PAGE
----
On April 2, 2008, FWS sent each plaintiff a Notice of Seizure and Proposed Forfeiture regarding their leopard trophies. This notice provided that the plaintiffs should, by May 24, 2008, file either a petition for remission with the Office of the Solicitor or file a claim to initiate a judicial forfeiture proceeding. Both plaintiffs chose to pursue the administrative route and filed a petition for remission with the Office of the Solicitor. On May 13, 2008, Crook filed his petition for remission, arguing that his deficient export permit merely resulted from a clerical error. On May 20, 2008, Blasquez filed a petition for remission, arguing that the airline lost the export permit. Both petitions were denied by the Solicitor. Plaintiffs filed supplemental petitions for remission. These petitions were also both denied.
On March 17, 2009, plaintiffs and Conservation Force filed suit in federal court asserting that the defendants had violated their rights under CAFRA, the Eighth Amendment, and Due Process Clause. On July 23, 2009, the defendants filed a motion to dismiss pursuant to Federal Rule of Civil Procedure 12(b)(1) and 12(b)(6). On September 4, 2009, plaintiffs filed an opposition to the motion. On December 30, 2009, the district court granted the defendants' motion and dismissed plaintiffs' CAFRA claim for lack of jurisdiction under Federal Rule of Civil Procedure 12(b)(1) and the remaining claims for failure to state a claim under Federal Rule of Civil Procedure 12(b)(6).
II. Standard of Review
We review de novo a district court's dismissal for lack of jurisdiction or failure to state a claim. Serra v. Lappin, 600 F.3d 1191, 1195 (9th Cir. 2010). A motion to dismiss under Federal Rule of Civil Procedure 12(b)(6) for failure to state a claim upon which relief can be granted "tests the legal sufficiency of a claim." Navarro v. Block, 250 F.3d 729, 732 (9th Cir. 2001). A district court's dismissal for failure to state a claim under Federal Rule of Civil Procedure 12(b)(6) is proper if there is a "lack of a cognizable legal theory or the absence of sufficient facts alleged under a cognizable legal theory." Balistreri v. Pacifica Police Dep't, 901 F.2d 696, 699 (9th Cir. 1988). To survive a motion to dismiss, a plaintiffs complaint must have sufficient facts "to state a facially plausible claim to relief." Shroyer v. New Cingular Wireless Servs., Inc., 622 F.3d 1035, 1041 (9th Cir. 2010).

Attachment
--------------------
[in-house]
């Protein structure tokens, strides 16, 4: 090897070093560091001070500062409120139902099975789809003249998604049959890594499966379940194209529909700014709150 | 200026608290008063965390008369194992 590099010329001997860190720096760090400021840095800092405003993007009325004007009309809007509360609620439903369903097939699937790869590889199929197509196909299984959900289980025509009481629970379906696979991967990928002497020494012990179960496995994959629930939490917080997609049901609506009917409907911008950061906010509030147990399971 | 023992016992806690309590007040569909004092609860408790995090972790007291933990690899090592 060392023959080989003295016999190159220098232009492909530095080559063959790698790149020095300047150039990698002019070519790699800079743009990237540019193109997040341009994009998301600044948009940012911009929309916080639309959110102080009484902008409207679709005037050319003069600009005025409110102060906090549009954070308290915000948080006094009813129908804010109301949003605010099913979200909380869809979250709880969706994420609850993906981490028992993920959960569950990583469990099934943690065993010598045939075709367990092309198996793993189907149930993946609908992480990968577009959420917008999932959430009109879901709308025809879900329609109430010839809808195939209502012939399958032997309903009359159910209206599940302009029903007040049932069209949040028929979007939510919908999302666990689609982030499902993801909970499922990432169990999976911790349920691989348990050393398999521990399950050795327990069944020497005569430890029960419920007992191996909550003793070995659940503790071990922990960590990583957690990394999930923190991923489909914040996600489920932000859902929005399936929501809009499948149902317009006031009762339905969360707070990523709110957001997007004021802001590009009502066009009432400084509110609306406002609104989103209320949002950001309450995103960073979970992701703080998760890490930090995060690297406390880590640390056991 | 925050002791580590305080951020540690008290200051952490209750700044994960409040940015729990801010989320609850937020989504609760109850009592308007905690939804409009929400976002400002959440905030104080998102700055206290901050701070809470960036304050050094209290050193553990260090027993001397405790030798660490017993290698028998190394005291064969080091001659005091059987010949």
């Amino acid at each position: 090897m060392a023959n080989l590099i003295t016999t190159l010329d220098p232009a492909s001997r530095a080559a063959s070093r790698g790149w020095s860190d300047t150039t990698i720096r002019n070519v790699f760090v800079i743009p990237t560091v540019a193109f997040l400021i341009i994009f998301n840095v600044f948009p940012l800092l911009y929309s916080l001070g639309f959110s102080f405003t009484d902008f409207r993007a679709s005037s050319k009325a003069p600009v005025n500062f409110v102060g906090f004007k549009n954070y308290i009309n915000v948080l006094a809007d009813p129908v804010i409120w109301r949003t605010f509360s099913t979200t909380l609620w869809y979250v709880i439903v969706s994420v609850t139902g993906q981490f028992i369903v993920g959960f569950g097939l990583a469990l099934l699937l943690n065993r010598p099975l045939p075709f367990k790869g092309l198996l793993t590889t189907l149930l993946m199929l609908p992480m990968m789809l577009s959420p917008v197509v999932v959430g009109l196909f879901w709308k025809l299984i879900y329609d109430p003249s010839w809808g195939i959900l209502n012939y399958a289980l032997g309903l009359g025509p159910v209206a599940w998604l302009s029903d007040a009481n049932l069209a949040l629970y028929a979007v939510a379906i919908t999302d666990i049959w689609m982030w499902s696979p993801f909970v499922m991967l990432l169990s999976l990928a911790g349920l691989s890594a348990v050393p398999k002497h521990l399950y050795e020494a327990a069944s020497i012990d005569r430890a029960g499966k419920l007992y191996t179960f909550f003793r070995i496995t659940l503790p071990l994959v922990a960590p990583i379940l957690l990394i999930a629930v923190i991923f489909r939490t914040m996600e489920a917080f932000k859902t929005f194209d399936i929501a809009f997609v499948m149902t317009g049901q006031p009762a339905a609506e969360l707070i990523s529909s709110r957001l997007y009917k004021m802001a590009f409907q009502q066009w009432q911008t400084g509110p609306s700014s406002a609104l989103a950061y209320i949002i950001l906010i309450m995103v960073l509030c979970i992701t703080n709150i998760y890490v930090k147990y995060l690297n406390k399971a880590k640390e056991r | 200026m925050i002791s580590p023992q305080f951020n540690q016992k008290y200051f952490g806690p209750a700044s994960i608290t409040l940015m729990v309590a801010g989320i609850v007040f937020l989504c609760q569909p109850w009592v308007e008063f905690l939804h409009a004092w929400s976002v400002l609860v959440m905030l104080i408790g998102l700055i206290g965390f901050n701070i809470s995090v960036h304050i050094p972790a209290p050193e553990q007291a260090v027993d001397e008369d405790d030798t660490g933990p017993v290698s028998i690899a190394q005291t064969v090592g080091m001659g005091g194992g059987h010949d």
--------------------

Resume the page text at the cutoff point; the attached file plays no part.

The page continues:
III. Discussion A. Jurisdiction
Plaintiffs contend that the district court erred in dismissing their CAFRA claim for lack of jurisdiction. Under 50 C.F.R. § 12.23(a), the Department of Interior's Office of the Solicitor may seek forfeiture of property that is subject to forfeiture under the Endangered Species Act of 1973 ("ESA"), 16 U.S.C. §§ 1531- 1544. Under the ESA, it is unlawful to import into the United States wildlife that is listed as an endangered species, like the leopard, unless the importer obtains the permits required under the Convention on International Trade in Endangered Species of Wild Fauna and Flora ("CITES"), 16 U.S.C. § 1538(a)(1)(A) and (c). CITES provides for the monitoring and restricting of trading certain species to protect them from commercial exploitation, and its trade restrictions are imposed through a system of permits and certificates. 50 C.F.R. §§ 23.1, 23.4. The FWS has the responsibility of implementing the ESA, which includes enforcing the CITES' permit requirements. 50 C.F.R. § 23.23(a).